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Puppies trump people

When the Sarasota County Commission voted to ban puppy and kitten sales from retail pet stores, they confiscated Brad Parker’s property. He has a case for a taking.

  • Sarasota
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“… Nor shall private property be taken for public use, without just compensation.” 

— Fifth Amendment U.S. Constitution


“This is about protecting the welfare of the animals.”

— Commissioner Paul Caragiulo


What about the welfare of people?

When we connected with Petland Sarasota owner Brad Parker this week, he said he was still decompressing and trying to remain calm after what happened to him Jan. 27 at the Sarasota County Commission meeting. That’s when commissioners voted 3-2 to ban retail puppy and kitten sales in Sarasota County.

A year from now, Parker will be forced by Sarasota County government to cease selling puppies and kittens.

“Our business will not be sustainable” without those sales, Parker told us.

Parker and his wife have been one of the Petland chain’s top franchisees for the past decade. Their first and flagship store has been open in Kennesaw, Ga., for the past 15 years. For two consecutive years, 2012 and 2013, they won the chain’s store of the year award. They were nominated for the award in 2014 and 2015.

When Parkers acquired the Petland Sarasota store on Fruitville Road in December 2014, they invested their life savings and obtained a bank loan, personally guaranteeing the loan. Parker says they still owe $500,000 on the loan.

They were optimistic when they acquired what was then an underperforming store. In a year of operating, they spruced up the interior of the Sarasota store and hired new employees. Sales increased 50% in their first year. 

“It’s evident the community wants our business,” Parker told us. 

The free market speaks. If, say, Parker’s Sarasota store were selling diseased or inferior puppies and kittens, sales would not go up 50%. Or if, say, Parker were an unethical business operator, Petland would not be citing Parker among its top operators for four consecutive years.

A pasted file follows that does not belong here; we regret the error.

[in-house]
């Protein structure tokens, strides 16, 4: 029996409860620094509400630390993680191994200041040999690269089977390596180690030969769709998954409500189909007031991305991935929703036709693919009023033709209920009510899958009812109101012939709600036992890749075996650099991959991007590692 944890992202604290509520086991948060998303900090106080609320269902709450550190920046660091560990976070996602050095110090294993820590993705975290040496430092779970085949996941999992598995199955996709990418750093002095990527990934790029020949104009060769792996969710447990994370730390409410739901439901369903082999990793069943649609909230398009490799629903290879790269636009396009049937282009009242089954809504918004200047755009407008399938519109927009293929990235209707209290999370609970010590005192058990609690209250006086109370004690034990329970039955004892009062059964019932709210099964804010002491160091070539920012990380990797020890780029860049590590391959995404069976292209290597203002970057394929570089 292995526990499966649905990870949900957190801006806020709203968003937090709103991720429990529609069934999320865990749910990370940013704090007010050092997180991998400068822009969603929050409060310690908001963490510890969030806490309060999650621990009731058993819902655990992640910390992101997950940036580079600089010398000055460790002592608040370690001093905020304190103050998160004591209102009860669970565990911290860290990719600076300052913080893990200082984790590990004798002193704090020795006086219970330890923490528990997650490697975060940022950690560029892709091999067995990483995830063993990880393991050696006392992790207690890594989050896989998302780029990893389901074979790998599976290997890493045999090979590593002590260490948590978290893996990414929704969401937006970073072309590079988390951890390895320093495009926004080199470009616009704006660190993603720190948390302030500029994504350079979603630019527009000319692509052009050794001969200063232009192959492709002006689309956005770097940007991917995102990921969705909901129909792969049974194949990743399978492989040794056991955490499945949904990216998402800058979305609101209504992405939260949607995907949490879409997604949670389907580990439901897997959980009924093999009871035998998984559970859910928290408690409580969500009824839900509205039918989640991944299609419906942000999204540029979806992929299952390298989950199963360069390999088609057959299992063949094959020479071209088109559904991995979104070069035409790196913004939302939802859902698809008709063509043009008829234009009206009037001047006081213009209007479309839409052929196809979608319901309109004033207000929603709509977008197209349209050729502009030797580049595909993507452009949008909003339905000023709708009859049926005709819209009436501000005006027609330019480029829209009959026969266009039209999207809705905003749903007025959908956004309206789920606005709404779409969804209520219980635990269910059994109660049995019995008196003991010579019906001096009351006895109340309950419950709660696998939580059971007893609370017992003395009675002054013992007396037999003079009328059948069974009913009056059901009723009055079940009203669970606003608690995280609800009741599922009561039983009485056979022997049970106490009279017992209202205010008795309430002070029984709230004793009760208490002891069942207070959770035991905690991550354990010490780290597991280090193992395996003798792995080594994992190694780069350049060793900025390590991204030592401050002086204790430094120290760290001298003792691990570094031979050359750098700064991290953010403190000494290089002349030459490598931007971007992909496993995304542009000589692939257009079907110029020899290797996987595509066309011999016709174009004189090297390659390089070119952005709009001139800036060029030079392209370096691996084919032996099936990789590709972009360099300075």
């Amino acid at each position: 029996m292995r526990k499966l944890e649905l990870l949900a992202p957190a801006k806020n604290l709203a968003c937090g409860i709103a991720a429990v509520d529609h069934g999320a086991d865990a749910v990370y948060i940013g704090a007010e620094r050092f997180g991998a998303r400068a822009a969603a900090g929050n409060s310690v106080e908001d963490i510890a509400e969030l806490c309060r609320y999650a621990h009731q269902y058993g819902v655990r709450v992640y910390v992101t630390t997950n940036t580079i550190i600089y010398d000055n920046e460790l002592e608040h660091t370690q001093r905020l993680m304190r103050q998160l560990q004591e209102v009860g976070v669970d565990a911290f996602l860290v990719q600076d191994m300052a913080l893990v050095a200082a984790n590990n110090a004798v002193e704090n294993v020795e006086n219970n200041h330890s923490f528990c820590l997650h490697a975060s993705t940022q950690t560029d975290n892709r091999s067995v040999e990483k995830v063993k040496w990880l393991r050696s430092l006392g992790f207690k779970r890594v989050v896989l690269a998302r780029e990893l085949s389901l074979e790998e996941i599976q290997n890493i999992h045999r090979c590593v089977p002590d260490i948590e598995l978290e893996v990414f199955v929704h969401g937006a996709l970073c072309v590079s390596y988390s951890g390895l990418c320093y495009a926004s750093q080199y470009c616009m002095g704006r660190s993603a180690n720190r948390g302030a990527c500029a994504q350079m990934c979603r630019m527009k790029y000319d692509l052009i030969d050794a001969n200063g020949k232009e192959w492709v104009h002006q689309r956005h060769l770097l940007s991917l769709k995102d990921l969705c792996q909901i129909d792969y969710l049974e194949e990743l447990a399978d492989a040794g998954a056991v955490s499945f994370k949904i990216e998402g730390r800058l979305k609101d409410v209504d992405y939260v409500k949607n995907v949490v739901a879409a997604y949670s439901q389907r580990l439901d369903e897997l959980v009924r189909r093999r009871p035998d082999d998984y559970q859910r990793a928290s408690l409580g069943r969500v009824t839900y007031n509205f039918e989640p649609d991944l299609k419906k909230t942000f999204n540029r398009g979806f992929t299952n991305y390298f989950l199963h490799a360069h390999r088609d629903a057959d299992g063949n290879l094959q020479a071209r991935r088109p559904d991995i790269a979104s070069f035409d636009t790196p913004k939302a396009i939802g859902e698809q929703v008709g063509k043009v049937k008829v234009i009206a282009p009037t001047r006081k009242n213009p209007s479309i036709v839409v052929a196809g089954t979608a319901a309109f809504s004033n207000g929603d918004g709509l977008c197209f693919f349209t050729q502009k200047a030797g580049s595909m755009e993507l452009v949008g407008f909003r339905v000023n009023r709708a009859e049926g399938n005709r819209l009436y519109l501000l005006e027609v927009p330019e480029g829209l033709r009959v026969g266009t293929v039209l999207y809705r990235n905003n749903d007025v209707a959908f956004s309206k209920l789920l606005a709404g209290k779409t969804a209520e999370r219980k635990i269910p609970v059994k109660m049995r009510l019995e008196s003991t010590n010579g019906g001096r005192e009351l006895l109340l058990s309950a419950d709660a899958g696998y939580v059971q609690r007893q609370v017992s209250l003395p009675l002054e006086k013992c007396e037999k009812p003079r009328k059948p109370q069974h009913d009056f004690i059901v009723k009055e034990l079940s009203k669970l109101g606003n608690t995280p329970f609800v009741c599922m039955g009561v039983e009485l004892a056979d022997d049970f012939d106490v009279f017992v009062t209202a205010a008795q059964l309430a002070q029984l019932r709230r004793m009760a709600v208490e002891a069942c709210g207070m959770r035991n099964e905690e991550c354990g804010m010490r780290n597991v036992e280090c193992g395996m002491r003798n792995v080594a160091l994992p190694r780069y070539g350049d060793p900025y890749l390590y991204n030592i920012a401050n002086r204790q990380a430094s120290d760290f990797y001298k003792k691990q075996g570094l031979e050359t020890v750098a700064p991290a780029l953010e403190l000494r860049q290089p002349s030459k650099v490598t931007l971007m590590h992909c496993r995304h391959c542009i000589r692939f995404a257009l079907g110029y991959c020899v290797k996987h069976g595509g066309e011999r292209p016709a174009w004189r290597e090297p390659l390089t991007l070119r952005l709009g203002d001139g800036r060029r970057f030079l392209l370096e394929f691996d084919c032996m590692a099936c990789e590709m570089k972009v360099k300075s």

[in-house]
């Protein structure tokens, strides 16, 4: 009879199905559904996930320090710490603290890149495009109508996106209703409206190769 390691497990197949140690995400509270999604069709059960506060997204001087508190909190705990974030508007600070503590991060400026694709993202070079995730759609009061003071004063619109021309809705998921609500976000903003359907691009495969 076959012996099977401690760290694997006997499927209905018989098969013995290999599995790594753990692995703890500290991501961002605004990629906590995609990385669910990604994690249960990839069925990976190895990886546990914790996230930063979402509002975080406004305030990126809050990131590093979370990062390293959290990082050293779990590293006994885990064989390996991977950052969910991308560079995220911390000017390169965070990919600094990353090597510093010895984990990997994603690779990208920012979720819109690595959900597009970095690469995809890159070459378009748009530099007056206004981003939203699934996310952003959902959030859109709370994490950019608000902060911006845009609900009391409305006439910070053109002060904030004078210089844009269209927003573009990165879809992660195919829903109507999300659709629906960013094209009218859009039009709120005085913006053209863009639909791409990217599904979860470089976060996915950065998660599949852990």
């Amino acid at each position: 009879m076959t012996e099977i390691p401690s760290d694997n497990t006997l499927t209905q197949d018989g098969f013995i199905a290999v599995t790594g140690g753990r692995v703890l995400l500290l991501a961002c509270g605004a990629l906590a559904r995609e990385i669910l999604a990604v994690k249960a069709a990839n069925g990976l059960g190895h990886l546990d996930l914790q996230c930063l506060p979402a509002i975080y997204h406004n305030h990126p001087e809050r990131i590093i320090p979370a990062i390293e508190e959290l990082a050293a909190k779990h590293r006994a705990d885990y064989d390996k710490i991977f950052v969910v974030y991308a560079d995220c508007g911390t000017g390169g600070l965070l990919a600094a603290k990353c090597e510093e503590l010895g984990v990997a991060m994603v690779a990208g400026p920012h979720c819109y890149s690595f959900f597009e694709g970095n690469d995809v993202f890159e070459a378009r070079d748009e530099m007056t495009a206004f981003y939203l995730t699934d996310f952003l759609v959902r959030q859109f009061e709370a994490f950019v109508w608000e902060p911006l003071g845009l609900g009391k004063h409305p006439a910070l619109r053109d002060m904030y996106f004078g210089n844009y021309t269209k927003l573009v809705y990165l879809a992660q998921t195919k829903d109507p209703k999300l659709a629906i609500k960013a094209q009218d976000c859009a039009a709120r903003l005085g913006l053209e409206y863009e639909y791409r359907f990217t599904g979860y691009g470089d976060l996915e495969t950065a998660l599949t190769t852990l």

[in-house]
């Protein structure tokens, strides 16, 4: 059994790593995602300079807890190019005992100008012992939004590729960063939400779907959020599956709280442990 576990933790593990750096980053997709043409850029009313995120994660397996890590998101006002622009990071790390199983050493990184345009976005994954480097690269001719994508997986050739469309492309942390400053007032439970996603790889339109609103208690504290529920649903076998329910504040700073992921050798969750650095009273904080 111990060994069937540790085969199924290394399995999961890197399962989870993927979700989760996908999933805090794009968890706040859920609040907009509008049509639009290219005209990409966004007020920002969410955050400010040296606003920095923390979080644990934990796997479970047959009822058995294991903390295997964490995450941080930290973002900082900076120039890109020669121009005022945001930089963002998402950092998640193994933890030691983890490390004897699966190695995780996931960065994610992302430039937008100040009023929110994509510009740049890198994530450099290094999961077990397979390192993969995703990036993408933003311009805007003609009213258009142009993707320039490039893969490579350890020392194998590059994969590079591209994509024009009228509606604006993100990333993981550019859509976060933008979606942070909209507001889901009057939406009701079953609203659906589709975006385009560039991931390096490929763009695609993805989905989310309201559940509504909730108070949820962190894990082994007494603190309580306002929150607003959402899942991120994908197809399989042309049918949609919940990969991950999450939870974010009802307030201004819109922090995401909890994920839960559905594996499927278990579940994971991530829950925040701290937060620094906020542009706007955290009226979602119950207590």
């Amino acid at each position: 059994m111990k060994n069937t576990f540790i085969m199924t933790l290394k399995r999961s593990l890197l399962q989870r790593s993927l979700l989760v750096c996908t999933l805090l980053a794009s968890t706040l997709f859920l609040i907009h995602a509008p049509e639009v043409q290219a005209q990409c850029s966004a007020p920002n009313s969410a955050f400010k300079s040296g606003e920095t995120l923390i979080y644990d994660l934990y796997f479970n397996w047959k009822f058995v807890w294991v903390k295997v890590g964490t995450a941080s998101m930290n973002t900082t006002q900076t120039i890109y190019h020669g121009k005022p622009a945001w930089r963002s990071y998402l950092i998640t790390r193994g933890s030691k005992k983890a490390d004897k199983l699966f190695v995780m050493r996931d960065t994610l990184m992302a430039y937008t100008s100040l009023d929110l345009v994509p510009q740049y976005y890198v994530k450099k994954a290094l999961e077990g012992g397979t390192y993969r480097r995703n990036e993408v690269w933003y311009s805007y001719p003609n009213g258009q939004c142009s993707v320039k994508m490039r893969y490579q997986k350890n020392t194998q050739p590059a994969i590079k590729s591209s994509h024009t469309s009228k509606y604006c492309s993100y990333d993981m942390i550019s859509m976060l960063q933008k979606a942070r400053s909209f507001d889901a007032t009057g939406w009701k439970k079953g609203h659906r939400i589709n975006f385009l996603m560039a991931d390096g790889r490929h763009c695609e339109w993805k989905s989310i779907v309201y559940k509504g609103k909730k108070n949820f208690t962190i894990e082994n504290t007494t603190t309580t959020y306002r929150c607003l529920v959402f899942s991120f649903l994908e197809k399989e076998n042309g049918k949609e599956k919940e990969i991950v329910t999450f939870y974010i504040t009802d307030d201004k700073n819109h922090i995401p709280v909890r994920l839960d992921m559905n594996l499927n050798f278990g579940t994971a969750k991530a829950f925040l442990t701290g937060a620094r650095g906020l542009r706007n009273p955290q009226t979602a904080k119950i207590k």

But all that, clearly, didn’t matter. With Sarasota County Commissioner Paul Caragiulo one of the most ardent advocates, three of the five county commissioners — Caragiulo, Charles Hines and Alan Maio — voted to ban puppy and kitten sales at retail pet stores operating in Sarasota County. (Commissioners Carolyn Mason and Christine Robinson voted against the ban.)

And with that vote, county commissioners confiscated Parker’s property. They did what dictators do — take away Parker’s property and livelihood.

They would argue Parker can still operate as a pet store — selling birds and turtles, gold fish, pet food, pet toys and the like. But by the force of their county law, commissioners declared Parker can no longer sell what is regarded around the U.S. as legal products. 

Mind you, it’s OK if an individual or a hobby breeder wants to sell puppies from his pet’s litter in the county. But the County Commission has selectively banned retail pet-store owners from doing the same.

 Clearly, this is a taking. 

And as such, according to the Fifth Amendment in the U.S. Constitution, Parker is, and is likely to be, entitled to just compensation.

County commissioners should be prepared. 

“I’m not going to let the commissioners decide the fate of my business,” Parker told us.

While it is admirable and compassionate for Commissioner Caragiulo and his colleagues to look out for the welfare of animals, they egregiously overreached.  They succumbed to zealous animal advocates at the expense of law-abiding citizens and businesses. 

This will be an expensive lesson for commissioners (alas, at taxpayers’ expense). And they should know better: Stay out of people’s businesses. The free market — not government — is always the shrewdest judge of right and wrong.


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